Hylaeus modestus modest mske bee - (C) Copyrght 2019 Paula Shap

A female modest masked bee

As noted in the entry above, female modest masked bees (Hylaeus modestus) and female affiliated masked bees (Hylaeus affinis) are very similar.

Male modest masked bees can be told from male Hylaeus affinis by examining the bees' antenna scapes (the bottom antennal segments).   The scapes of Hylaeus modestus males are black, while those of  H. affinis males have yellow markings on them.

The H. modestus male typically has a yellow facial mask whose outer edges  follow the inner edge of the bee’s compound eyes, from bottom to top.  Although the male bee’s antennal scapes are black, the rest of each antennae is dark above and golden brown below.  Most, but not all male H. modestus bees have a yellow pronotal collar (at the front of the thorax.) On some male modest masked bees (but not the females), there is a yellow mark on each tegula (the node where the bee’s wing meets its body) and on the smaller tegula-like plate partly hidden underneath it. 


Mission, Texas


Masked Bees
Genus Hylaeus

Masked bees, sometimes called  "yellow-faced bees,"  comprise the genus Hylaeus, and belong to the same bee family -- Colletidae -- as the cellophane bees shown on the previous page of this guide.  Masked bees are found throughout the world, on every continent except Antarctica.


Masked bees are easy to overlook -- they are small and slender and easily mistaken for black ants. Typically, masked bees have dark bodies; yellow designs or "masks" on their faces; parti-colored yellow-and-black legs; and yellow markings on their thoraxes. The bees' abdomens are usually entirely black, a trait that helps distinguish them from dark-bodied wasps, which often have abdomens striped with yellow or other colors.

Many Hylaeus bees build tunnel-like nests in dead plant stems; others construct nests in pre-existing cavities like nail holes; in burrows made by beetles or other bees;  or even in the cells of wasp nests.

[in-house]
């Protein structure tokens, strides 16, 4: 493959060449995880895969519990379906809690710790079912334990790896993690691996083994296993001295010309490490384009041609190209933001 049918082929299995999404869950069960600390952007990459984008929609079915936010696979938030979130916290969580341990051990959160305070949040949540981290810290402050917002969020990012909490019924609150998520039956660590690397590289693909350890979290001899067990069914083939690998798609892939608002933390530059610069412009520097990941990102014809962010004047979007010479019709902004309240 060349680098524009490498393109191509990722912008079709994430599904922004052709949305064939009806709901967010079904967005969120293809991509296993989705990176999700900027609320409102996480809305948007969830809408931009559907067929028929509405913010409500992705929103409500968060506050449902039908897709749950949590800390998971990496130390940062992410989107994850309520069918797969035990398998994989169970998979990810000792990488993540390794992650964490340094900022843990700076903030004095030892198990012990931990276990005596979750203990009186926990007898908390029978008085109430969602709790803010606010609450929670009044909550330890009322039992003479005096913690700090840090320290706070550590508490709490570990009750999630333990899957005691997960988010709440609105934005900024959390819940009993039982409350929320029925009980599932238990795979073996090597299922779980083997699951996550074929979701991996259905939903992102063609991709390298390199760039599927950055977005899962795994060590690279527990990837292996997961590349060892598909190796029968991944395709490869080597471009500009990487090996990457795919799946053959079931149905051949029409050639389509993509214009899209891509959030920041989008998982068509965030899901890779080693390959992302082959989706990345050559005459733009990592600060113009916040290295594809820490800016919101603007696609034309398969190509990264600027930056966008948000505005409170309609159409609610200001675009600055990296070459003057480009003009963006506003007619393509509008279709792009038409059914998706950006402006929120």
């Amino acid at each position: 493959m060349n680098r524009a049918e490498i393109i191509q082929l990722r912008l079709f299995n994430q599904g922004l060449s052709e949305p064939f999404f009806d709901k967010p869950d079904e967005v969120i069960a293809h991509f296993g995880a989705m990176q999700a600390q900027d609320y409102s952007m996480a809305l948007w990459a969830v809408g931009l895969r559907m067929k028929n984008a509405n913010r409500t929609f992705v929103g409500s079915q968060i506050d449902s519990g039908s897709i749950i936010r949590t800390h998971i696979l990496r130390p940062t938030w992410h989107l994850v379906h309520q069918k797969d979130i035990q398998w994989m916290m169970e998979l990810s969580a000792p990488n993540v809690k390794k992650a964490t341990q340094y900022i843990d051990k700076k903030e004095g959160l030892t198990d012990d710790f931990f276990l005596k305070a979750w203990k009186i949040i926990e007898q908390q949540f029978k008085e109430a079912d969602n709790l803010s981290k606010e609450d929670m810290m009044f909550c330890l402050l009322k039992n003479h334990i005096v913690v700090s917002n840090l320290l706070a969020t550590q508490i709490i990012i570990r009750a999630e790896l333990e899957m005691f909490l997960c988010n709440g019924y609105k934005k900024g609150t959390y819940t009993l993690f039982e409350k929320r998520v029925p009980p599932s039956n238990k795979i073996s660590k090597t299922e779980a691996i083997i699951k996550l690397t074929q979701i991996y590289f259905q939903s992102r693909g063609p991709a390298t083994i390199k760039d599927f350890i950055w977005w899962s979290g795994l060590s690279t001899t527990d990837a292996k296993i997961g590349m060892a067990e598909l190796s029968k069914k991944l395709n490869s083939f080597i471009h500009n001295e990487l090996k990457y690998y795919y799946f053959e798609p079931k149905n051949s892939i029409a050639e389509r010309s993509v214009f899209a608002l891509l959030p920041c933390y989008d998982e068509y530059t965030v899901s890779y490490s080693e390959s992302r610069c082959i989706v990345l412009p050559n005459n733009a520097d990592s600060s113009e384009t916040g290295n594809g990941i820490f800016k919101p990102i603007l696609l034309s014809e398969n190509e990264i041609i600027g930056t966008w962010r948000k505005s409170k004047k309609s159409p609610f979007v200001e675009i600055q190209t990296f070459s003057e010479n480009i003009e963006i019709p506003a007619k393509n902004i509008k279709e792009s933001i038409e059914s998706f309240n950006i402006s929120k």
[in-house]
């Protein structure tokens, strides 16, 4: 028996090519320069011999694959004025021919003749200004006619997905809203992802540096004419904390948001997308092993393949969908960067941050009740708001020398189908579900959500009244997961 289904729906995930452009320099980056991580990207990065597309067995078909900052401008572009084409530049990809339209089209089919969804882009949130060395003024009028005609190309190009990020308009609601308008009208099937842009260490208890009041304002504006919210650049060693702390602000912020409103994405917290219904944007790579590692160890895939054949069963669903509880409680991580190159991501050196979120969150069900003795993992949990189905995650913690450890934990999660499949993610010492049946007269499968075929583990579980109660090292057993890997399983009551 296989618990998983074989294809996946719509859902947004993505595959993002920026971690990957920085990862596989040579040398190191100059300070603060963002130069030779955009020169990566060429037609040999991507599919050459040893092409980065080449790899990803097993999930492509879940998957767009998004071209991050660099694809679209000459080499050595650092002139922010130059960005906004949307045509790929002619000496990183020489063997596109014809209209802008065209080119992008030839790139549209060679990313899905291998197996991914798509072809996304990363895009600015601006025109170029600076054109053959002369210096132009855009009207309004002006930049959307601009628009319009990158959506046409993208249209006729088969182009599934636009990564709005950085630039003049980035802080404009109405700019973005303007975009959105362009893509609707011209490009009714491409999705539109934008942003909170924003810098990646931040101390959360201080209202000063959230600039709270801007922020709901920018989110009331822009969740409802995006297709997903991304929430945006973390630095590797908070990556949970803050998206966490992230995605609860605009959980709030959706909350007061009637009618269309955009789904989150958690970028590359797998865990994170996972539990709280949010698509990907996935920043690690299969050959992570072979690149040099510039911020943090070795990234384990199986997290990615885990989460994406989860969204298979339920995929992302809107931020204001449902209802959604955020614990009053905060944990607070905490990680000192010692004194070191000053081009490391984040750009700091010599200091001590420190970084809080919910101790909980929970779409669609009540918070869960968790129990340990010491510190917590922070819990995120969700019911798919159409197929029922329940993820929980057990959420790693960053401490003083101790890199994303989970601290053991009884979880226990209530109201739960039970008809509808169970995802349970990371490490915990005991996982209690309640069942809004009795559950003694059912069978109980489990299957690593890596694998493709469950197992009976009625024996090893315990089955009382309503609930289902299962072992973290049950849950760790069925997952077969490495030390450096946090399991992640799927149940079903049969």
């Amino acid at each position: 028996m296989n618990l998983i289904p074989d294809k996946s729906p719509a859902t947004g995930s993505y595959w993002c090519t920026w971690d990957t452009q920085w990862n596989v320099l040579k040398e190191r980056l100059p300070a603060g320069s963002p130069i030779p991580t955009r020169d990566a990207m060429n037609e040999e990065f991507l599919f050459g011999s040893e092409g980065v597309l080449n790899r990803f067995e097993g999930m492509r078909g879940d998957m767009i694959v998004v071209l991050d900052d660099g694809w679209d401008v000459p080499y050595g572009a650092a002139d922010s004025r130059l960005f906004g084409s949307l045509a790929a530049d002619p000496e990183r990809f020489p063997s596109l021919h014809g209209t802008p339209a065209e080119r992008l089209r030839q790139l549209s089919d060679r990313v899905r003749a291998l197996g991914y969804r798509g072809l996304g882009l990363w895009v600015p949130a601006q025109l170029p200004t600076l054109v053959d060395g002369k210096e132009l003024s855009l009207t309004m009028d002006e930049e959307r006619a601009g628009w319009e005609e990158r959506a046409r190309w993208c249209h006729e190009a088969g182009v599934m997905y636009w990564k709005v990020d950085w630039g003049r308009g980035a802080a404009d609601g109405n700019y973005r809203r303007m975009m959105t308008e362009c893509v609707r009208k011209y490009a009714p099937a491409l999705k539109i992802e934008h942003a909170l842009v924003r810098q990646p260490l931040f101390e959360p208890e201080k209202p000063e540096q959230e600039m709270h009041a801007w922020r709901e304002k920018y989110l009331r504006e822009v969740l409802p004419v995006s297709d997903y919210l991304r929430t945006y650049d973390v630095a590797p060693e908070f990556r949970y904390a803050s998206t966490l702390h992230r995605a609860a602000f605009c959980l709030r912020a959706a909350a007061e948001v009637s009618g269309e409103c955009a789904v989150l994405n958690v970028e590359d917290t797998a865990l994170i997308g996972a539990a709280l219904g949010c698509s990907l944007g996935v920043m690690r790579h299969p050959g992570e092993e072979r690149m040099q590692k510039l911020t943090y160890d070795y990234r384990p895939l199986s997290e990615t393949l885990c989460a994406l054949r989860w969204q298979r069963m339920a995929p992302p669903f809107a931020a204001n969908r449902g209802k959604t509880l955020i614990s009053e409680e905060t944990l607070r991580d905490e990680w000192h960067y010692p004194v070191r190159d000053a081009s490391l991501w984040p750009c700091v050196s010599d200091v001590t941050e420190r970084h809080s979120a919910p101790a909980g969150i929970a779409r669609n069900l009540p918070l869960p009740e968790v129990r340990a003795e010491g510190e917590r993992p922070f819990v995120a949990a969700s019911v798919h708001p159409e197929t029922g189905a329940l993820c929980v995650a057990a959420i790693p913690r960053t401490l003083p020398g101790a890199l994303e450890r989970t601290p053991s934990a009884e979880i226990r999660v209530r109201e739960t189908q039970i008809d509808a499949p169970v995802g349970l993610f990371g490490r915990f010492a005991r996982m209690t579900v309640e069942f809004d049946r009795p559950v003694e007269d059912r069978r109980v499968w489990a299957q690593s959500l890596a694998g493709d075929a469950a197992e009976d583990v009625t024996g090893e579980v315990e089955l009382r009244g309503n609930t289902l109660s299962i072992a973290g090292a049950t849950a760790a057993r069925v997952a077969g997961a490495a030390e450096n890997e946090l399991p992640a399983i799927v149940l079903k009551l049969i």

Unusual pollination practices of masked bees


Unlike most bees, female masked bees do not carry pollen on scopal hairs located on their hind legs or undersides.  Instead, female masked bees carry pollen internally, in stomach-like organs.  Upon arrival at their nests, female bees regurgitate the pollen and store it for future offspring.


Female masked bees build nests in the stems of pithy-stemmed plants. The bees secrete a substance said to have a texture similar to polyester, with which they coat the brood cells in which they deposit their eggs. Because of their preference for woody nesting materials, bees of the genus Hylaeus (Latin for  "of the woods")  often abound near woodland habitats.


Masked bees have short tongues, but according to the Xerces Society's Guide to Attracting Native Pollinators, the bees' small size allows them to enter into deep-throated flowers to harvest pollen and nectar, unlike large short-tongued bees.  Masked bees at the National Butterfly Center show a strong preference for small-flowered plants such as goldenrod, palafox and fleabane. 

Identification information:


There are more than a dozen species of maskeld bees in Texas. Most are small to very small, between 4  to 6 mm.  In most species, females are larger than their male counterparts.